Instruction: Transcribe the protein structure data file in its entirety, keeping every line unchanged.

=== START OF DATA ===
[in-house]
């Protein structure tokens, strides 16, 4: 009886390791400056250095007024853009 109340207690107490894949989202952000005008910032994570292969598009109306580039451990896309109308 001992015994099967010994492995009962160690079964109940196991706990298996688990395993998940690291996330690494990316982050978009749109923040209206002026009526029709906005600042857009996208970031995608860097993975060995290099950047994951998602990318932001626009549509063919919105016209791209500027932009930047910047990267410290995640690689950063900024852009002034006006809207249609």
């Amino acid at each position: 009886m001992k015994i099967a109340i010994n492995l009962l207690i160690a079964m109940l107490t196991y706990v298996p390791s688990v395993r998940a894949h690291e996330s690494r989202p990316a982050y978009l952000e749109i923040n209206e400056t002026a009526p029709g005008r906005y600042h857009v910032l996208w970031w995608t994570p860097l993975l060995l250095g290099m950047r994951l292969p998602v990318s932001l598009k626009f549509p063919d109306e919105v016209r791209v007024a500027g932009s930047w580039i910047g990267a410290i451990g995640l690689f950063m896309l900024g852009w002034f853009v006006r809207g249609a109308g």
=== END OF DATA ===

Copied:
[in-house]
């Protein structure tokens, strides 16, 4: 009886390791400056250095007024853009 109340207690107490894949989202952000005008910032994570292969598009109306580039451990896309109308 001992015994099967010994492995009962160690079964109940196991706990298996688990395993998940690291996330690494990316982050978009749109923040209206002026009526029709906005600042857009996208970031995608860097993975060995290099950047994951998602990318932001626009549509063919919105016209791209500027932009930047910047990267410290995640690689950063900024852009002034006006809207249609």
């Amino acid at each position: 009886m001992k015994i099967a109340i010994n492995l009962l207690i160690a079964m109940l107490t196991y706990v298996p390791s688990v395993r998940a894949h690291e996330s690494r989202p990316a982050y978009l952000e749109i923040n209206e400056t002026a009526p029709g005008r906005y600042h857009v910032l996208w970031w995608t994570p860097l993975l060995l250095g290099m950047r994951l292969p998602v990318s932001l598009k626009f549509p063919d109306e919105v016209r791209v007024a500027g932009s930047w580039i910047g990267a410290i451990g995640l690689f950063m896309l900024g852009w002034f853009v006006r809207g249609a109308g």